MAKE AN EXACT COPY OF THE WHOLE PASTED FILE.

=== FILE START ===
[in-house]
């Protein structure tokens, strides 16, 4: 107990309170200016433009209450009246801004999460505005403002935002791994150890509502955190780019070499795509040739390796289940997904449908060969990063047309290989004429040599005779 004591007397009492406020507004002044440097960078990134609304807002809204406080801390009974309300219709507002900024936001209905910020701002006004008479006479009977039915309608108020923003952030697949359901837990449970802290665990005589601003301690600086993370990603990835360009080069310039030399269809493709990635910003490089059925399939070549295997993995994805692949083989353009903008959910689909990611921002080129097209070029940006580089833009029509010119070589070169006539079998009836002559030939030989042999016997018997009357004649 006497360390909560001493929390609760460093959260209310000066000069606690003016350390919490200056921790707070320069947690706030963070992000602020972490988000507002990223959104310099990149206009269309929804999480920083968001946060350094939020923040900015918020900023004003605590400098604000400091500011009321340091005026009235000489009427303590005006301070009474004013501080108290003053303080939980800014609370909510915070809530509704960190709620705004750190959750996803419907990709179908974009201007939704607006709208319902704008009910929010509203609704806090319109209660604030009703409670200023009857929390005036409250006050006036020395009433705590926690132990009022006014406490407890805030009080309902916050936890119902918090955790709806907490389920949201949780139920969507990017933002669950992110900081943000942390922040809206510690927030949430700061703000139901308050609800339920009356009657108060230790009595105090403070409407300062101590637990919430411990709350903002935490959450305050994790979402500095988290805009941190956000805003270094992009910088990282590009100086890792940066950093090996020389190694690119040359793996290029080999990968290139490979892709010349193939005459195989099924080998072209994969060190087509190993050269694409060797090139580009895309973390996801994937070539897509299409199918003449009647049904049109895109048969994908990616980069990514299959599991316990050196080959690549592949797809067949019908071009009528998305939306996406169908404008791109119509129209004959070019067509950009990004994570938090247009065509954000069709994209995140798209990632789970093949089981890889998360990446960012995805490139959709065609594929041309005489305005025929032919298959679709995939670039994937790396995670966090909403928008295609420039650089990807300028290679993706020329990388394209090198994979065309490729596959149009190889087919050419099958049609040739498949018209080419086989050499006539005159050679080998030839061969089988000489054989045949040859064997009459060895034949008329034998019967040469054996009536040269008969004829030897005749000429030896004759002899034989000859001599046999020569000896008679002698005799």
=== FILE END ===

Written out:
[in-house]
């Protein structure tokens, strides 16, 4: 107990309170200016433009209450009246801004999460505005403002935002791994150890509502955190780019070499795509040739390796289940997904449908060969990063047309290989004429040599005779 004591007397009492406020507004002044440097960078990134609304807002809204406080801390009974309300219709507002900024936001209905910020701002006004008479006479009977039915309608108020923003952030697949359901837990449970802290665990005589601003301690600086993370990603990835360009080069310039030399269809493709990635910003490089059925399939070549295997993995994805692949083989353009903008959910689909990611921002080129097209070029940006580089833009029509010119070589070169006539079998009836002559030939030989042999016997018997009357004649 006497360390909560001493929390609760460093959260209310000066000069606690003016350390919490200056921790707070320069947690706030963070992000602020972490988000507002990223959104310099990149206009269309929804999480920083968001946060350094939020923040900015918020900023004003605590400098604000400091500011009321340091005026009235000489009427303590005006301070009474004013501080108290003053303080939980800014609370909510915070809530509704960190709620705004750190959750996803419907990709179908974009201007939704607006709208319902704008009910929010509203609704806090319109209660604030009703409670200023009857929390005036409250006050006036020395009433705590926690132990009022006014406490407890805030009080309902916050936890119902918090955790709806907490389920949201949780139920969507990017933002669950992110900081943000942390922040809206510690927030949430700061703000139901308050609800339920009356009657108060230790009595105090403070409407300062101590637990919430411990709350903002935490959450305050994790979402500095988290805009941190956000805003270094992009910088990282590009100086890792940066950093090996020389190694690119040359793996290029080999990968290139490979892709010349193939005459195989099924080998072209994969060190087509190993050269694409060797090139580009895309973390996801994937070539897509299409199918003449009647049904049109895109048969994908990616980069990514299959599991316990050196080959690549592949797809067949019908071009009528998305939306996406169908404008791109119509129209004959070019067509950009990004994570938090247009065509954000069709994209995140798209990632789970093949089981890889998360990446960012995805490139959709065609594929041309005489305005025929032919298959679709995939670039994937790396995670966090909403928008295609420039650089990807300028290679993706020329990388394209090198994979065309490729596959149009190889087919050419099958049609040739498949018209080419086989050499006539005159050679080998030839061969089988000489054989045949040859064997009459060895034949008329034998019967040469054996009536040269008969004829030897005749000429030896004759002899034989000859001599046999020569000896008679002698005799």